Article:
I’ve never worked on Fenway Opening Day.

From internships to getting-my-ass-through-grad-school gigs to “real” jobs, I’ve always kept the home opener a holy day of obligation. The obligation being, on my part, to forsake work and get my sorry ass to the ballpark to soak in the true start to the season.

So I went, year after year, always remembering to get a ticket for Dad, because who better to take in the home opener with than your Dad, especially since Gwen Stefani won’t be taking me up on those invites anytime soon.

But after a while, the tickets started getting expensive. Like, “can I give up food and shelter for a week” expensive. The last time I attended in person was 2001, the game in which Manny, on the first pitch of his first at-bat in a Boston uni, knocked a three run home run. The next year, we started a new exciting tradition of — going somewhere else to watch the home opener. Like a bar, or, as has been the case for the past two years, my place. Where we can eat and drink and curse and cry and barbecue meat until it contains, ounce for ounce, more carcinogens than actual protein. But we don’t give a shit because it’s Fenway opening day and there’s the Green Monster and there’s that scoreboard and there’s that sugar-sweet green grass and, as an added bonus, we’ve got the Rem Dawg to guide us through it all, because everything in our futzed up lives just makes a little more sense when we hear his voice.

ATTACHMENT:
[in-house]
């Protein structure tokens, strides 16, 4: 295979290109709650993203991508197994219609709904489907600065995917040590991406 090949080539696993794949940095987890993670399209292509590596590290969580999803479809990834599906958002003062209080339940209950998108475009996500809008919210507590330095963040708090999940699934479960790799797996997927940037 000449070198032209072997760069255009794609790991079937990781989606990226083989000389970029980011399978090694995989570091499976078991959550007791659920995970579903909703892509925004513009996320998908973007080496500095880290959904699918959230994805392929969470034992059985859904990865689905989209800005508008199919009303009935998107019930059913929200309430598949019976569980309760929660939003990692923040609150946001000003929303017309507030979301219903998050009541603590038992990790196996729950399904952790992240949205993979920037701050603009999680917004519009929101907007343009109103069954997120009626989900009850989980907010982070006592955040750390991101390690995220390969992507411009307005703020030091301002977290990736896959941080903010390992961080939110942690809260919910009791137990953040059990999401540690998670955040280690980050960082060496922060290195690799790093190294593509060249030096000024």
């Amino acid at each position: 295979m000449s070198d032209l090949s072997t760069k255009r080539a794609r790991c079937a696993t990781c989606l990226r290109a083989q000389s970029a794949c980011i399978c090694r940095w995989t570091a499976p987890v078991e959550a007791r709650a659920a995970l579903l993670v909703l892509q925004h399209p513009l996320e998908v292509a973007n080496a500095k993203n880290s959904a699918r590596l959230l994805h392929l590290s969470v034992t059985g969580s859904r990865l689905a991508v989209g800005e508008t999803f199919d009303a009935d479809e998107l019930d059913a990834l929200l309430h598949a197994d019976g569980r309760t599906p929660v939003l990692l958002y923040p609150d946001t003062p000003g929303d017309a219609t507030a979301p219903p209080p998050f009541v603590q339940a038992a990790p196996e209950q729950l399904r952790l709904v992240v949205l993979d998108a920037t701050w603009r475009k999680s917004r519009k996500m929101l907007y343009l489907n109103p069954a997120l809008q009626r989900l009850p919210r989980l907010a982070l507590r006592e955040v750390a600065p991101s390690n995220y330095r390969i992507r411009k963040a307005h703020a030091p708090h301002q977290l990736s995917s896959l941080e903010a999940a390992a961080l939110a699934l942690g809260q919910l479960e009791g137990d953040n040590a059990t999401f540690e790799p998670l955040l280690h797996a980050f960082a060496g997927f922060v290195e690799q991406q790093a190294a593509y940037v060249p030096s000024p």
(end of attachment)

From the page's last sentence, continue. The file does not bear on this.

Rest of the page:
Today’s home opener would have cost me a second mortgage to attend. So, again, I’ll be watching it on NESN. But that’s cool, because there’s a flag to raise and rings to pass out and Yankees to taunt and A-Rod’s return to Boston and replays on the big screen and cheers and tears and catcalls and Yaz and D-Lowe and Terry Francona, fresh from the hospital and deserving of the loudest ovation ever heard in Fenway Park.

This afternoon, we’re born again. Team’s at 2-4? Bats slumbering? Can’t get the big hit when we need it most? Feh. Today is the reminder that we needn’t panic. That nothing is impossible. There’ll be excitement at Fenway the likes of which hasn’t been since that late night in October when Ortizzle’s lazy fly ball landed softly in front of Bernie Williams, and somehow we just knew we weren’t going to be getting a good night’s sleep for a long, long time. There’ll be no shortage of good vibes coursing through our fair city over the next 24 hours. I’ve got a feeling those cheers will jolt our boys back to life just fine.

I’m sure the Yanks and their fans would love to lay down an 11-0 pasting to put a blemish on the day, but I gotta be honest: Ain’t gonna happen. Dude, Regis Philbin could do naked cartwheels up and down the third base line, and we’ll still be in our happy place. October 27, 2004 was the single greatest day to be a Red Sox fan. Today is going to be the second greatest day.

So I won’t be at the office today. Don’t call me. I’m not there. I’ll be at home, in the “shoutin’ room,” watching the opening day ceremony I’ve spent my entire life dreaming about.